"Am I ever hard to my pupils, my love?""Are you coming, Dorothy?" called Janet May from the end of the passage.
Her eyes were of that peculiar, very dark, very deep blue, which seems to be an Irish girl's special gift. Her eyelashes were thick and black, her complexion a fresh white and pink, her chestnut hair grew in thick, curly abundance all over her well-shaped head. Her beautifully cut lips wore a petulant but charming expression. There was a provocative, almost teasing, self-confidence about her, which to certain minds only added to her queer fascination.
"Oh, foolish do you call it?" A passing cloud swept over Bridget O'Hara's face. It quickly vanished, however; she jumped up with a little sigh."Thank God for that, my darling," said Mrs. Freeman. She put her arm round the young girl, kissed her tenderly, and drew her away from Bridget.
A flash of self-pity filled her eyes, but there was some consolation in reflecting on the fact that no one could force her to eat against her will.
"She was interceding for Bridget," said Dorothy."I wish you'd say what you think about Bridget. Isn't she past enduring, getting all the little ones to disobey like this? Why, she might be expelled! Yes, Janet; yes, I'm going. You needn't look at me as if you'd like to eat me!"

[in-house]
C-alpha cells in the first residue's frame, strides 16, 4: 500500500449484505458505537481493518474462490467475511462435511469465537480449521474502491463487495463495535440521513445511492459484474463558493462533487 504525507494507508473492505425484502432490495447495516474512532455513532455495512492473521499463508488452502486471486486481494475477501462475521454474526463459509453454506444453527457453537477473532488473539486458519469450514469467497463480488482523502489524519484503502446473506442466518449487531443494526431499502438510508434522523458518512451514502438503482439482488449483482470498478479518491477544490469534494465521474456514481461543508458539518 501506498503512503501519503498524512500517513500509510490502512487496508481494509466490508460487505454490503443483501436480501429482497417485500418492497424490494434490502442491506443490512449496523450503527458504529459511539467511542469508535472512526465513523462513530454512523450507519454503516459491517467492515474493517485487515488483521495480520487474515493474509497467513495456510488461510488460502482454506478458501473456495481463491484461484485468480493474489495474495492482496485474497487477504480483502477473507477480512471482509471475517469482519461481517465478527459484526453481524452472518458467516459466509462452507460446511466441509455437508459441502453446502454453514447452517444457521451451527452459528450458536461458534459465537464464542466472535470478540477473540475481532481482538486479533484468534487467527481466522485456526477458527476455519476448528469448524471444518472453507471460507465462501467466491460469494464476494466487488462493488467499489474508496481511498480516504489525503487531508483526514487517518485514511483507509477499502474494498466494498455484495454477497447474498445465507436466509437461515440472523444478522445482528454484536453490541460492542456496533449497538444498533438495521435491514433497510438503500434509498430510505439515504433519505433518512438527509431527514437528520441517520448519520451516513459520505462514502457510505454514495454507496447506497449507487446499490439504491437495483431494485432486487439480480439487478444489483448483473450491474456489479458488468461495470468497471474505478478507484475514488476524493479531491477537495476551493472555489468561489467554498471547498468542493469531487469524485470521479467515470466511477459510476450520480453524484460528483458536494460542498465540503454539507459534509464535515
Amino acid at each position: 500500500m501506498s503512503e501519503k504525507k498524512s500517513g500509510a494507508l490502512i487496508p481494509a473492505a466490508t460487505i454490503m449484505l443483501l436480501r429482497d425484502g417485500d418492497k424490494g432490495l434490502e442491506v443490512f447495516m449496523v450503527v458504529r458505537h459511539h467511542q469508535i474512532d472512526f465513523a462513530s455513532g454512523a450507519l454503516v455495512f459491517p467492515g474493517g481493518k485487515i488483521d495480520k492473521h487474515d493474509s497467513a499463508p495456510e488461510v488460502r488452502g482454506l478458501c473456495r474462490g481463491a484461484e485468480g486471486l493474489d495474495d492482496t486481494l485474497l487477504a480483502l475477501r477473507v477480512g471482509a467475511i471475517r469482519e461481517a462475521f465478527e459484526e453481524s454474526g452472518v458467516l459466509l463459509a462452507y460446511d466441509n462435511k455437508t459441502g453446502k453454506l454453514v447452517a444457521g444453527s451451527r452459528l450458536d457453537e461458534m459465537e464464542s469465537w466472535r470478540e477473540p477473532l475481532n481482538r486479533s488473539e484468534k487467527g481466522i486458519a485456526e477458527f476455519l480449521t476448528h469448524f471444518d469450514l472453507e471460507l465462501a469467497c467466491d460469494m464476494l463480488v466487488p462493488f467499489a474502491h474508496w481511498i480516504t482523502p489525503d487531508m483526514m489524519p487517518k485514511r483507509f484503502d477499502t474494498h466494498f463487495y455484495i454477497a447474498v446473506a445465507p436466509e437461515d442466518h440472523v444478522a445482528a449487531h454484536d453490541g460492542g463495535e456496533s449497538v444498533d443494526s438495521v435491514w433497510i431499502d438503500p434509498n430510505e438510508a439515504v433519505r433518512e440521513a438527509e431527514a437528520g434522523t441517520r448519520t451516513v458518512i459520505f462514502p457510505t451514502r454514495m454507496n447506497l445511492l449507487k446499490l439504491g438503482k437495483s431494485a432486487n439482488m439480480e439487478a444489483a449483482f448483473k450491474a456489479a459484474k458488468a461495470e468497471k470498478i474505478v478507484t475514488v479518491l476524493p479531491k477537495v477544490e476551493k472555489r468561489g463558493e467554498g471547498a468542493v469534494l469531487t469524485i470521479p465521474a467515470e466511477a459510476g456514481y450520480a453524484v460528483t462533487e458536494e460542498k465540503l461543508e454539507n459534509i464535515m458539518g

"He'll be sorry he sent me; he'll be sorry he listened to Aunt Kathleen," she said to herself."Well, I never!" exclaimed Dorothy, after a pause. "I don't suppose Mrs. Freeman will allow that style of wardrobe long. See, girls, do see, how her long blue ribbons stream in the breeze; and her hat! it is absolutely covered with roses—I'm convinced they are roses. Oh, what would I not give for an opera glass to enable me to take a nearer view. Whoever that young person is, she intends to take the shine out of us. Why, she is dressed as if she had just come from a garden party."
Mrs. Freeman could not help uttering a faint, inward sigh.
"I expect I shan't be allowed to talk at all."